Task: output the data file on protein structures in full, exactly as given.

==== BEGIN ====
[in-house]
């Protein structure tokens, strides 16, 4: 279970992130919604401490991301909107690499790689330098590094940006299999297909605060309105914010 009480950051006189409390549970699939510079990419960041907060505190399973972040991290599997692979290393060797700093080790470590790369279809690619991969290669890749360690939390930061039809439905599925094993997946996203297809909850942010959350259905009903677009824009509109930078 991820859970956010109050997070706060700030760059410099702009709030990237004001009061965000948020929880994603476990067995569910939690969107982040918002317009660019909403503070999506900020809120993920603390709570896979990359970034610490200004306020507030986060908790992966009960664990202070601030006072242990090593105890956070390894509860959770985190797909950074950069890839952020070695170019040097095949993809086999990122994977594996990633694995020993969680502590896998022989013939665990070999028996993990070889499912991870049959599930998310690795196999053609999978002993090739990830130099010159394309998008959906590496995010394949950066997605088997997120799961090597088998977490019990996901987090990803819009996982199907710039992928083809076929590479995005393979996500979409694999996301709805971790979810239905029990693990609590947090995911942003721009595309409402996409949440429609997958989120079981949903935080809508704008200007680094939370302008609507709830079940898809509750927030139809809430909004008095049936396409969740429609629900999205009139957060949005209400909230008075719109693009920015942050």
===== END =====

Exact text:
[in-house]
């Protein structure tokens, strides 16, 4: 279970992130919604401490991301909107690499790689330098590094940006299999297909605060309105914010 009480950051006189409390549970699939510079990419960041907060505190399973972040991290599997692979290393060797700093080790470590790369279809690619991969290669890749360690939390930061039809439905599925094993997946996203297809909850942010959350259905009903677009824009509109930078 991820859970956010109050997070706060700030760059410099702009709030990237004001009061965000948020929880994603476990067995569910939690969107982040918002317009660019909403503070999506900020809120993920603390709570896979990359970034610490200004306020507030986060908790992966009960664990202070601030006072242990090593105890956070390894509860959770985190797909950074950069890839952020070695170019040097095949993809086999990122994977594996990633694995020993969680502590896998022989013939665990070999028996993990070889499912991870049959599930998310690795196999053609999978002993090739990830130099010159394309998008959906590496995010394949950066997605088997997120799961090597088998977490019990996901987090990803819009996982199907710039992928083809076929590479995005393979996500979409694999996301709805971790979810239905029990693990609590947090995911942003721009595309409402996409949440429609997958989120079981949903935080809508704008200007680094939370302008609507709830079940898809509750927030139809809430909004008095049936396409969740429609629900999205009139957060949005209400909230008075719109693009920015942050």